Patrick Cupid Talks Design, Influence and Schooling
Patrick Cupid is a designer, businessman and professor. He discusses how a childhood spent in the Bronx influenced his designs, the merits of fashion school and the rewards and challenges of building a personal label from the ground up.
What is your earliest memory of sewing or designing something?
My earliest memory goes back to being 5, maybe 6 years old. I believe it was a shirt button. I had a short sleeve shirt I had as a kid that I loved. One of the buttons came off and my mother always had a sewing kit in the house. I remember taking the needle, thread and button and sewing it right back on.
No one showed me how, no one taught me. For some reason, it just made sense to me. I knew this is what I had to do. From there, it sparked a fascination with the craft of sewing. I fixed old clothes, made clothes for dolls or my stuffed animals.
How did your childhood spent in New York City affect your designs? Are there any neighborhoods or boroughs that affected your aesthetic?
I grew up in the Northeast Bronx. Anyone that knows the Bronx, especially that area, knows it is a definite fashion hub. There are people from all walks of life. [There are] different cultures mingling and they bring back their own world experience, so to speak. Everything from the Jamaican women who, back then, set trends like having pink and purple hair which is a norm now. I remember one in particular named Helen. She always wore giant gold jewelry and her hair was in finger waves or pressed up. Also my mother, she has probably gone through every hair color and style possible.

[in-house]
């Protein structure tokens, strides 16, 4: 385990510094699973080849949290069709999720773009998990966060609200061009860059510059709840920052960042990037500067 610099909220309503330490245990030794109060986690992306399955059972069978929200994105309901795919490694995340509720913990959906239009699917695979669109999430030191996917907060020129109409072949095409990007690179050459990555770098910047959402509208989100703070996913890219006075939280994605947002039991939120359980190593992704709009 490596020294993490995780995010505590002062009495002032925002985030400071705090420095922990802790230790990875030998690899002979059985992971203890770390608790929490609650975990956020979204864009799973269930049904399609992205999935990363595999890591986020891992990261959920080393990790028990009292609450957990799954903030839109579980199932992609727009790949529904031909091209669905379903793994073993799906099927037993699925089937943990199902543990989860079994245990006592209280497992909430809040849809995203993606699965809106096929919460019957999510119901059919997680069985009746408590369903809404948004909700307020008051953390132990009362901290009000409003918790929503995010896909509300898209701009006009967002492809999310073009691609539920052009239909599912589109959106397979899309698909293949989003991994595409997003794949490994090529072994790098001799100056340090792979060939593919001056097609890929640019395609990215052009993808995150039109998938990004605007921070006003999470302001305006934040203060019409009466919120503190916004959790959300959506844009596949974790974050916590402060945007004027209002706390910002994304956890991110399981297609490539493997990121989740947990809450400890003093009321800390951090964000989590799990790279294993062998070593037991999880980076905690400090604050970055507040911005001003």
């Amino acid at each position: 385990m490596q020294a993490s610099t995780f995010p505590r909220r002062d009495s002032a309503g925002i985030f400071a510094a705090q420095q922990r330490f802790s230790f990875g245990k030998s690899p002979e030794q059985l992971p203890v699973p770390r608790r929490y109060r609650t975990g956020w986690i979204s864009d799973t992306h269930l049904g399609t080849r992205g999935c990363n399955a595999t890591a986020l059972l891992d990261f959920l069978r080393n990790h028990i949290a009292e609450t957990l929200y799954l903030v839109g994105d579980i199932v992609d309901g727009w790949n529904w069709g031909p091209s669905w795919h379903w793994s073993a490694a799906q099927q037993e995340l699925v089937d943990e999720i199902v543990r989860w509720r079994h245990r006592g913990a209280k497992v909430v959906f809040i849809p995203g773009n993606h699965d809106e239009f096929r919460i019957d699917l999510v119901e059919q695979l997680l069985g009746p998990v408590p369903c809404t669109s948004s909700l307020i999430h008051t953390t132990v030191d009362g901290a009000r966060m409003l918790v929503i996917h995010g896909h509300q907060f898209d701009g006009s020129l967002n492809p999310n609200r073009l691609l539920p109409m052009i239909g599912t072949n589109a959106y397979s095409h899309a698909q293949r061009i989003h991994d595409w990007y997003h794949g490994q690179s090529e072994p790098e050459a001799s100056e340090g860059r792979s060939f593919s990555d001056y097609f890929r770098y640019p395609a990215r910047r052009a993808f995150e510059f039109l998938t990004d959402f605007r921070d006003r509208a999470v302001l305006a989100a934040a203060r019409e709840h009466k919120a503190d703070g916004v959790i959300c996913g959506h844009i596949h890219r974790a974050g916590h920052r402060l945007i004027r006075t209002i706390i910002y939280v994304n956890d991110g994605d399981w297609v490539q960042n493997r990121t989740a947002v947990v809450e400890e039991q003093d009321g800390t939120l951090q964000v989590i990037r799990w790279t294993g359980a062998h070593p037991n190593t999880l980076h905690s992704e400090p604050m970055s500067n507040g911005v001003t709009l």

You are subconsciously being fed all these ideas about how to dress. You don’t really get that in many places. The other neighborhoods in New York, I don’t know if [different cultures] mingled as much at that time.
You received formal training at FIT and Parsons. Were there any major differences in the areas they focused on and how they taught?
Not extremely but in terms of the curriculum, yes. Many teachers who teach at FIT are also professors at Parsons and other schools. I did a brief period at the Art Institute and one of my favorite professors Fan Wu was teaching an illustration course at FIT. Even though it was the same professor teaching the same class, overall there are vast differences in terms of your peers.
Students at Parsons are far more financially set by average. Culturally, you see a difference in the things they design, their capabilities and even how the classes are taught. FIT, however, it is far more hands-on. At Parsons, you are required to take all liberal arts courses in your first two years. So, for the remainder of the program, you are only focused on your design courses. Whereas at FIT, you have core classes throughout your time there. It is a lot more difficult but you’re learning the technology and skills you need.
But Parsons has taught me a lot about design, I remember a draping professor at Parsons started the class with a more artistic way and encouraged improvisation. But at FIT, they tell you exactly what the measurements need to be, etc.